(Literary Essentials: World Fiction)

The Investigation is a detective novel. Several corpses have apparently become reanimated while awaiting burial, and some have disappeared. As Gregory, of Scotland Yard, investigates the cases, he and his associates must deal with such problems as how to distinguish the normal from the miraculous, how to develop explanations for any phenomena, and how to distinguish facts from interpretations. The narration follows Gregory’s work on this case, playfully manipulating the conventions of detective fiction.

The novel opens with various experts studying the details of several cases in which corpses have been disturbed or have disappeared. The presumed crimes have been perfectly executed, for there is no evidence to identify their agent, nor is any motive indicated. Sciss, the statistician, finds a pattern in the occurrences. They are moving, like a wave, away from a central point. He successfully predicts the probable location of the next occurrence.

The central section of the novel details Gregory’s investigation of what turns out to be the last in the series of disturbances. Gregory’s analysis of the scene moves him toward concluding that a naked male corpse has come back to life, left its coffin, climbed out a window (even though the door was unlocked), and crawled through new-fallen snow to the back door of the mortuary, before finally succumbing. The sight of the reanimated body climbing through the window probably caused the constable on special guard duty to panic, and as a result, the only eyewitness to one of these events ran wildly into the road, where he was struck down by a passing car. Having suffered a fractured skull, the constable remains unconscious and near death during the investigation.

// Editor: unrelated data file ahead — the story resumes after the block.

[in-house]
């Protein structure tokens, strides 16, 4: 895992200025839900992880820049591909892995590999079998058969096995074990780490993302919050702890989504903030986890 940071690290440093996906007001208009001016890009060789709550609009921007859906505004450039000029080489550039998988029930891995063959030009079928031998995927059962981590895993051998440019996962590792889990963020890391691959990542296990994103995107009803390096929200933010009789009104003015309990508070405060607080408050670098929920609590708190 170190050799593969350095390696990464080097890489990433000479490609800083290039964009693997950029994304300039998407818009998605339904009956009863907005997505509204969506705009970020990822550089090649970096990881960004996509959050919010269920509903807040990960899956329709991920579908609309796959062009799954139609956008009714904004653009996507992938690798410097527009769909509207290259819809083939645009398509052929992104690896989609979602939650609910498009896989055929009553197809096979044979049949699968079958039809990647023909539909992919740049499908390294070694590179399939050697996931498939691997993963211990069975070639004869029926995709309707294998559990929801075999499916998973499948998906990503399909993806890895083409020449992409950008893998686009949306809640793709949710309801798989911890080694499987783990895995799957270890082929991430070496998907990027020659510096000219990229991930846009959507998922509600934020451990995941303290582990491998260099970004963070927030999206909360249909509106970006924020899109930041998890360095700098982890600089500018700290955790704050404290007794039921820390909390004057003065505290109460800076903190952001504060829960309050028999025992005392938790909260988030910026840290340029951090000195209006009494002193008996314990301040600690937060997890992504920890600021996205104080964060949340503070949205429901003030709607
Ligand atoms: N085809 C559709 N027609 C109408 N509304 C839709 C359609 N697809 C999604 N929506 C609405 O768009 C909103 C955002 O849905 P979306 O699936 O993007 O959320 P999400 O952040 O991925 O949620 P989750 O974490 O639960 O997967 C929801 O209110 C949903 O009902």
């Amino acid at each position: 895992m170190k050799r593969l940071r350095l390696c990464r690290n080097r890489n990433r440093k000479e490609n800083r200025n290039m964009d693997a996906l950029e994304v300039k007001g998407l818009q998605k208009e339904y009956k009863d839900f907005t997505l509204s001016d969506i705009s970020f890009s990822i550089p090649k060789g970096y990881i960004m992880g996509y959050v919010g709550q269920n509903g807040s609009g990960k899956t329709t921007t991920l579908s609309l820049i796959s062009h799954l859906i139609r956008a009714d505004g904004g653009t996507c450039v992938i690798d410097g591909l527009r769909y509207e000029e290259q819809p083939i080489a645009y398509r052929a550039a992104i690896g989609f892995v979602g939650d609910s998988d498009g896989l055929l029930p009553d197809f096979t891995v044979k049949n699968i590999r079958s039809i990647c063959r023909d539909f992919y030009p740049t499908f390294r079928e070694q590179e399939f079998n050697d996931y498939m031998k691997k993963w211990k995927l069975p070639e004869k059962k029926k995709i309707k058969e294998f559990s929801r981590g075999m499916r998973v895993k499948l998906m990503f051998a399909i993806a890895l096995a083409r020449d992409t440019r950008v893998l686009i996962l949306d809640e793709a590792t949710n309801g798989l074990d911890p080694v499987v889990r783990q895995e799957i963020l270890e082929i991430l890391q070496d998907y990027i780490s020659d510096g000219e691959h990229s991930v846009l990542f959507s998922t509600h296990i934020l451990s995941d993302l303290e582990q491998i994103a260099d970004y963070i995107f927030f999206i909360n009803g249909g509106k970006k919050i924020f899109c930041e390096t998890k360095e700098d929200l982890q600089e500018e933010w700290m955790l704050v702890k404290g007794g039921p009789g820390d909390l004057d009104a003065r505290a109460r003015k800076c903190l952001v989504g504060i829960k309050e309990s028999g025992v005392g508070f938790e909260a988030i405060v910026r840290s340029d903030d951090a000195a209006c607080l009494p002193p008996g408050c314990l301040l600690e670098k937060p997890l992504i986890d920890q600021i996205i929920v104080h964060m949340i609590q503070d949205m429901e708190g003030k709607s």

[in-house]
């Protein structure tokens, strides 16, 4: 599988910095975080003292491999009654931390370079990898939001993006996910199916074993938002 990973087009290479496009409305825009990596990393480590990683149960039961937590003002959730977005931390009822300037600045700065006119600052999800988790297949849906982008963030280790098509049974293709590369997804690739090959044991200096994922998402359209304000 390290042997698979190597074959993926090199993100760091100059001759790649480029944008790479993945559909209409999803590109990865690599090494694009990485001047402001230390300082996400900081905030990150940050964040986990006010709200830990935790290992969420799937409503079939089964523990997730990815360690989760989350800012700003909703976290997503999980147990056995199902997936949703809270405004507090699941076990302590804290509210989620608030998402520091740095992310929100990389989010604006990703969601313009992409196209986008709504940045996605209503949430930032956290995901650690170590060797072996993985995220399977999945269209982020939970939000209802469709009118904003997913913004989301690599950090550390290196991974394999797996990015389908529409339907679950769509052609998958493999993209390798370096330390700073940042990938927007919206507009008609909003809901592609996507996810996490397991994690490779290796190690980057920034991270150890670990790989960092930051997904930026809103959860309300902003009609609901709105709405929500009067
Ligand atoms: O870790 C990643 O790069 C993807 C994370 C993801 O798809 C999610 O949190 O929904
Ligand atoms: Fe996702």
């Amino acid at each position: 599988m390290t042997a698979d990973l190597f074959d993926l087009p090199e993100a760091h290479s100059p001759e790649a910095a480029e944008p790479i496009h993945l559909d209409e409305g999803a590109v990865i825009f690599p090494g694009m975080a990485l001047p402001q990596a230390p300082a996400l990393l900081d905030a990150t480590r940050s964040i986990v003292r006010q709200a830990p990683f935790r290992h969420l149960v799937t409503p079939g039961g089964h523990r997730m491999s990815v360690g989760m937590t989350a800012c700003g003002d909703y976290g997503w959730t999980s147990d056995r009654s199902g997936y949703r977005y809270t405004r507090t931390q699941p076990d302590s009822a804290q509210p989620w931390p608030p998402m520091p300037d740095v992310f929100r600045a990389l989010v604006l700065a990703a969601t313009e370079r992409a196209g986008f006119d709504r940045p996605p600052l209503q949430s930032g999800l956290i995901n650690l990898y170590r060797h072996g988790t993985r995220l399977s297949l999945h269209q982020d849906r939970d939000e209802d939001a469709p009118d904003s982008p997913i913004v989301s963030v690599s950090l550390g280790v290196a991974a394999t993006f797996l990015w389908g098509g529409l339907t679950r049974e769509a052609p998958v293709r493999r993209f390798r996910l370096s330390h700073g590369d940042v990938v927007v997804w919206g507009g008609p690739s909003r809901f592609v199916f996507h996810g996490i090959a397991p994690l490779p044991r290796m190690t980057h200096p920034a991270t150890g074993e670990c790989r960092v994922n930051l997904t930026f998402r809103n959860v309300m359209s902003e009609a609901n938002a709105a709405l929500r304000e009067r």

In addition to fulfilling the pattern of location discovered by Sciss, this event shares with the others the time of occurrence, between midnight and dawn; the presence of a small dead animal, a cat, at or near the scene; and foggy weather.

The detective’s problem is to find the person who is causing these events to happen, which involves finding some intelligible motive for producing these phenomena. The police begin with the natural idea that a madman is the perpetrator, but no known form of madness would lead to these acts. When Chief Inspector Sheppard assigns the case to Gregory, no solution seems possible. Together, however, the two men consider several possibilities. Gregory finds the inhuman perfection of the incidents most disturbing, as it suggests that there is no agent. Sheppard points out that a fanatic attempting to start a new religion might try to imitate Christ’s resurrection, in which case the perfection of the incidents would be the goal rather than merely a means of escaping detection. Sheppard also suggests the...

(The entire section is 1146 words.)